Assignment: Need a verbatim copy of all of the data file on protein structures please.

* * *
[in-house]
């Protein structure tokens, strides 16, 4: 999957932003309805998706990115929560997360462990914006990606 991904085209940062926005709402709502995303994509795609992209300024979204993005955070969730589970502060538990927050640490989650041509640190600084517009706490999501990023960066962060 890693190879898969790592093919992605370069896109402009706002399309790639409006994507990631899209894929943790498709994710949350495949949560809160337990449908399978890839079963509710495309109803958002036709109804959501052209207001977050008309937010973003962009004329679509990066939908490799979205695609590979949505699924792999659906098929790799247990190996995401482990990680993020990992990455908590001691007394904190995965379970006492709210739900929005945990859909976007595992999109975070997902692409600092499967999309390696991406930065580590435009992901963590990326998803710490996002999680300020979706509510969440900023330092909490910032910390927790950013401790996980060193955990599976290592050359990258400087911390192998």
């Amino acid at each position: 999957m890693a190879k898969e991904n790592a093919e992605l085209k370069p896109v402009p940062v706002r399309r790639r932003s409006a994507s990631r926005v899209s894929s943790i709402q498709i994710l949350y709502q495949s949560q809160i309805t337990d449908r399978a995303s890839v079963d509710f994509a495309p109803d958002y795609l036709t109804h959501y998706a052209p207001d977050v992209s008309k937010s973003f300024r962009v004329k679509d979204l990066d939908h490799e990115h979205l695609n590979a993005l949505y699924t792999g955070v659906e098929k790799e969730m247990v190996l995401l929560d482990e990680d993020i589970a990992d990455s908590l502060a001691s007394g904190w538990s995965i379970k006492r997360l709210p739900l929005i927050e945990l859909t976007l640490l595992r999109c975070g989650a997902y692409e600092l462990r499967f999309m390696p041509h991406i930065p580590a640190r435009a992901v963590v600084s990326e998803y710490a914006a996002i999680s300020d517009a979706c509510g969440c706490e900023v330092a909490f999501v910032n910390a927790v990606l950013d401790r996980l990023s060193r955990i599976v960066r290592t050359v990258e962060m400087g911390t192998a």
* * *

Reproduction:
[in-house]
């Protein structure tokens, strides 16, 4: 999957932003309805998706990115929560997360462990914006990606 991904085209940062926005709402709502995303994509795609992209300024979204993005955070969730589970502060538990927050640490989650041509640190600084517009706490999501990023960066962060 890693190879898969790592093919992605370069896109402009706002399309790639409006994507990631899209894929943790498709994710949350495949949560809160337990449908399978890839079963509710495309109803958002036709109804959501052209207001977050008309937010973003962009004329679509990066939908490799979205695609590979949505699924792999659906098929790799247990190996995401482990990680993020990992990455908590001691007394904190995965379970006492709210739900929005945990859909976007595992999109975070997902692409600092499967999309390696991406930065580590435009992901963590990326998803710490996002999680300020979706509510969440900023330092909490910032910390927790950013401790996980060193955990599976290592050359990258400087911390192998």
């Amino acid at each position: 999957m890693a190879k898969e991904n790592a093919e992605l085209k370069p896109v402009p940062v706002r399309r790639r932003s409006a994507s990631r926005v899209s894929s943790i709402q498709i994710l949350y709502q495949s949560q809160i309805t337990d449908r399978a995303s890839v079963d509710f994509a495309p109803d958002y795609l036709t109804h959501y998706a052209p207001d977050v992209s008309k937010s973003f300024r962009v004329k679509d979204l990066d939908h490799e990115h979205l695609n590979a993005l949505y699924t792999g955070v659906e098929k790799e969730m247990v190996l995401l929560d482990e990680d993020i589970a990992d990455s908590l502060a001691s007394g904190w538990s995965i379970k006492r997360l709210p739900l929005i927050e945990l859909t976007l640490l595992r999109c975070g989650a997902y692409e600092l462990r499967f999309m390696p041509h991406i930065p580590a640190r435009a992901v963590v600084s990326e998803y710490a914006a996002i999680s300020d517009a979706c509510g969440c706490e900023v330092a909490f999501v910032n910390a927790v990606l950013d401790r996980l990023s060193r955990i599976v960066r290592t050359v990258e962060m400087g911390t192998a």